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(as has been already indicated) Mars is the pictured is to be taken as representing what only planet available for this purpose, as the observer actually saw. For while there being the only planet whose surface bears are large and well-marked features correrecognisable marks. He set himself there- sponding with those seen in other drawings, fore to construct a series of pictures of the there are a multitude of light streaks and planet.

patches which one might well suppose to Herschel was not very successful, how- represent merely the general effect preever. We have heard his pictures described sented to the observer by parts of the planas caricatures' of Mars. Their defects et not rendered quite so distinctly visible are not dụe, of course, to any want of care as the rest. Then, again, on a rough comor skill in this eminent observer, but to the parison of several views, whether taken on imperfect definition of his large reflectors. succeeding days or belonging to different It has been said of these instruments that years, one does not find the sort of resemthey would bunch a star into a cocked hat, blance which one would be led to expect. and, therefore, it can readily be conceived It is not a little singular that these pecuthat they were wanting in that extreme ac- liarities, which would lead one at first sight curacy of definition which would alone suf- to attach little value to Dawes' drawings of fice to present the surface-details of so dis- Mars, are precisely those which enable us tant an object as the planet Mars. And by to assign to them their real importance. a singular accident Herschel was not even It is well known that Mr. Dawes was averse successful in determining the rotation-pe- to long and tedious mathematical processes. riod of Mars with the accuracy which might Where his observations required such prohave been deduced from his long series of cesses,

he left the work to be done by othobservations. In comparing views taken at ers. Content with doing that which none an interval of two years, he accidentally could do so well as he, he left the interpreomitted one rotation, so that the Martial tation of his observations - where this reday, as determined by him, was two min- quired mathematical computation of any utes too long.

complexity — to those whose tastes led them The next series of observations which de- to care more for work of that sort. Now, serves special comment, is that taken by when a series of observations has been made Messrs. Beer and Mädler, in the years upon a globe continually varying in its pre1830-1837. They used an instrument about sentation towards the eye, it is a much four inches in aperture, and rather more more difficult and laborious process than than five feet in focal length. With this might be supposed, to reduce all these obinstrument, which in less experienced hands servations in such a way that the real conwould have been wholly inadequate for ob- figuration of the globe shall become known. servations of such difficulty, they construct-Just as our earth in travelling round the ed an admirable series of views, which they sun bows first one pole then the other tosubsequently combined in a chart of Mars' wards him, and, by rotating on its polar They also obtained a close approximation axis, brings different countries in succession to the length of the Martial day, which they under his rays, so Mars presents a continfound to consist of 24h. 37m. 23.8s., a re- ually varying configuration to the observer sult not differing much more than a second on earth. Nay, there is an even greater from the true value !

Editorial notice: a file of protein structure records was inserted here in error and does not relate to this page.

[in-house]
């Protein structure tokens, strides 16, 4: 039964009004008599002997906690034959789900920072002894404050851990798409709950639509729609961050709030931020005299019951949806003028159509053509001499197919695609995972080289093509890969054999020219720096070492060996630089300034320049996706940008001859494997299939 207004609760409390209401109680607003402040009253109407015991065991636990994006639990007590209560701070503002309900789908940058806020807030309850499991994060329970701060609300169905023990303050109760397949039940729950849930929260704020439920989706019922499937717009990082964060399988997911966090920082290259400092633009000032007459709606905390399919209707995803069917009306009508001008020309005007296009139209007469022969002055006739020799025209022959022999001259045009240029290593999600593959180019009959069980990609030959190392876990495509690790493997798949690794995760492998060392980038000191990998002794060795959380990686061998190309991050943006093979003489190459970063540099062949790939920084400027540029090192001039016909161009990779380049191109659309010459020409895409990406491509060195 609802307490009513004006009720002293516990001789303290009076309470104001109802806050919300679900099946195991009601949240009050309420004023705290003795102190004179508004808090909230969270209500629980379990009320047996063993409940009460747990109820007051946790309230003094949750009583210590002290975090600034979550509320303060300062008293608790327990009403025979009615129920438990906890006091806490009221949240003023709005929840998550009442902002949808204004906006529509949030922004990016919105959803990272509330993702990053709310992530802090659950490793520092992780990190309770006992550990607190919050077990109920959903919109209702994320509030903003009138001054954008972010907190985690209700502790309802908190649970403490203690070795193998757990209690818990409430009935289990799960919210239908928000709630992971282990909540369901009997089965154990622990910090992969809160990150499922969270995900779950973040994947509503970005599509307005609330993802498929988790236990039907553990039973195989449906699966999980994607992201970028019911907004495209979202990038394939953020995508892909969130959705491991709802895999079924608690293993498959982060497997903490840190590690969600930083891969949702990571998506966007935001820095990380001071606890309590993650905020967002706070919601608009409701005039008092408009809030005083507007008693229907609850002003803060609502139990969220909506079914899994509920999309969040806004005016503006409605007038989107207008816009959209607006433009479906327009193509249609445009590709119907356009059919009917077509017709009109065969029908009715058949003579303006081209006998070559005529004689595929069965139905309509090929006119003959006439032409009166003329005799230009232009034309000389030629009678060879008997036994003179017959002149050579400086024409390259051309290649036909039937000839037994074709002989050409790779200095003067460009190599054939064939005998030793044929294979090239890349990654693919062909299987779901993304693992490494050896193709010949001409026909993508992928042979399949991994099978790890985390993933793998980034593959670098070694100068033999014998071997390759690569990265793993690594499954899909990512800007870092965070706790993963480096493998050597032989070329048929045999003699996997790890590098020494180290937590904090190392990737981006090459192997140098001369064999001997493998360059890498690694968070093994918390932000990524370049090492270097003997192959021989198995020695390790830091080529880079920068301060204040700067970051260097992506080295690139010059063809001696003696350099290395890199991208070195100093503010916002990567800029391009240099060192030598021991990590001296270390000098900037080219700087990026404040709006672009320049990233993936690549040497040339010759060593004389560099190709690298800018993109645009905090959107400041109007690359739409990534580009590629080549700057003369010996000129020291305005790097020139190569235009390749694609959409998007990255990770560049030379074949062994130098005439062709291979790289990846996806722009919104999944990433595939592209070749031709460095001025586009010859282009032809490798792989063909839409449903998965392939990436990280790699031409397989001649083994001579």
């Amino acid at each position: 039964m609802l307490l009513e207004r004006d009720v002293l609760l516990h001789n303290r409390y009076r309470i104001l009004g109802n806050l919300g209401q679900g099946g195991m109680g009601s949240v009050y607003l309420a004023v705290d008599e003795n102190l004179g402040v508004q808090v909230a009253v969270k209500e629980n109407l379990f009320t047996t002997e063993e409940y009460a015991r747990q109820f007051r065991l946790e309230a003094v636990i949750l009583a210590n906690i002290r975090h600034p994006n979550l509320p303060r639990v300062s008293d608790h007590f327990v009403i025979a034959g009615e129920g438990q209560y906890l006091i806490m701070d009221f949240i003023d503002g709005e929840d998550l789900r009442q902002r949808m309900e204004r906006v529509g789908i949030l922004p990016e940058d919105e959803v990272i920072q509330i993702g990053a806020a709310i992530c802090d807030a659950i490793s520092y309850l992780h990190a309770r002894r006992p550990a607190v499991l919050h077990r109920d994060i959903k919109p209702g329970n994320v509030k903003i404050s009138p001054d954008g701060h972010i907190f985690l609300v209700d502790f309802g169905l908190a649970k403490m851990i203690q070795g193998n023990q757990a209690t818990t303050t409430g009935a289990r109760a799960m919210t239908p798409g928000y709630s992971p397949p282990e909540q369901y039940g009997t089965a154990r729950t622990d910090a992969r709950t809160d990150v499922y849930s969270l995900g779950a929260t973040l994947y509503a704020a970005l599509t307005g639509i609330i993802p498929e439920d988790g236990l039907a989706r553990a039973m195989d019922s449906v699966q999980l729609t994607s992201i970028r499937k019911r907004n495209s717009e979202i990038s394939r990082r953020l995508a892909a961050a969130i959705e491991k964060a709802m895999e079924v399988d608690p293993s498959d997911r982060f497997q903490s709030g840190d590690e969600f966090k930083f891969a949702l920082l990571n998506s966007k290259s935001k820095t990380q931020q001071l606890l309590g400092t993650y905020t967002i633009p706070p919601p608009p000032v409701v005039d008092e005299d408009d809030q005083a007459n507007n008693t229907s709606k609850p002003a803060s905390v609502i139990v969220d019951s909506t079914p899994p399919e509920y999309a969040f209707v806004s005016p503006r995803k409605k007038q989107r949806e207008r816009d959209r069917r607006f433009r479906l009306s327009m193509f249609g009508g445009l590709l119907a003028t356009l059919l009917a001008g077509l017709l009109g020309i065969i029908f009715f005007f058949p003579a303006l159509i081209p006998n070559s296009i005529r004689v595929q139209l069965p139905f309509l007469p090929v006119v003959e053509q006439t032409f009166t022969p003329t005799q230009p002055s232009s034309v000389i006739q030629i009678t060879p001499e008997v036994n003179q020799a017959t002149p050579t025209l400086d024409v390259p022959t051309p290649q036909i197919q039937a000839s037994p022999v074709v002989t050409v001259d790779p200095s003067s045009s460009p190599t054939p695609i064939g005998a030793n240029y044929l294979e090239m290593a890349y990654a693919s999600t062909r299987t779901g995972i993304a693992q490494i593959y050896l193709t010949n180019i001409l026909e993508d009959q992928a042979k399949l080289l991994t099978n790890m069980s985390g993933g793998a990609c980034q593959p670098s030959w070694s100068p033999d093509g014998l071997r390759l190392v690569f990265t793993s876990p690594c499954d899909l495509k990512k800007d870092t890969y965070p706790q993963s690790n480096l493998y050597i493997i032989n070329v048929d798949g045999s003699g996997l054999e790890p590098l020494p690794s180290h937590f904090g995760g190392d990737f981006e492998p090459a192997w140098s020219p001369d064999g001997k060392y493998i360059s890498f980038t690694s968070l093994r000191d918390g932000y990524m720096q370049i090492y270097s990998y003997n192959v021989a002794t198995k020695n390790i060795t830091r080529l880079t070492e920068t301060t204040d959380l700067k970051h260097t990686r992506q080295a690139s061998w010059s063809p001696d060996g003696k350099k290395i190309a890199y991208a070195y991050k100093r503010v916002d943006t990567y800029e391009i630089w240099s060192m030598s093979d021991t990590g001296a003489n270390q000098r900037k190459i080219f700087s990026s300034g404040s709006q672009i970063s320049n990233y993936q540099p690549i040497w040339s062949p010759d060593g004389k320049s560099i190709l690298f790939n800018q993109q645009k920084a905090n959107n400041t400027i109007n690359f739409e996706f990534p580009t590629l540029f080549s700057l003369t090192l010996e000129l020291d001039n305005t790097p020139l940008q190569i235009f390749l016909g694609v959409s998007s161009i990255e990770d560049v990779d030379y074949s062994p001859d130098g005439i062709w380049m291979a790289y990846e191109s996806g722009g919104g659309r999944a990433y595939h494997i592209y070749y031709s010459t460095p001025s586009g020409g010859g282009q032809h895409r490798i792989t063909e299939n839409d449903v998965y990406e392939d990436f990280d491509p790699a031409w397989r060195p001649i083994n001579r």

complexity in the latter variations, because We pass over a number of excellent the earth' itself, from which we observe drawings which have been made by Kunow- Mars, is not at rest. Thus it becomes a ski, Delarue, Lockyer, Nasmyth, the Pa- perplexing problem to educe, from a mere dre Secchi, and other observers, to describe series of eye-transcripts of the planet, the the exquisite drawings which were con- real features which exist upon his globe. structed by the eagle-eyed Dawes, in 1852- But when this has been carefully done, it 1864. This eminent observer, whose loss clearly becomes possible to determine how astronomy has lately had to deplore, made far those eye-transcripts may be trusted. use in 1852 of an exquisite 65-inch refrac- If we see that the varying figures presented tor from the celebrated Munich works. by the same feature are due merely to the He described this instrument to the present varying presentation of the planet, we not writer as absolutely perfect. Later ob- only learn that that feature exists on the servations he made with a fine refractor 81 planet, but we have satisfactory evidence inches in aperture.

of the skill of the observer who has made The first peculiarity which strikes one in the drawings. examining Dawes' views of Mars, is the mul Now, when Mr. Dawes' drawings are tiplicity of the details which they contain. tested in this way, it is found that they One begins to doubt whether all that is accord in the most satisfactory manner.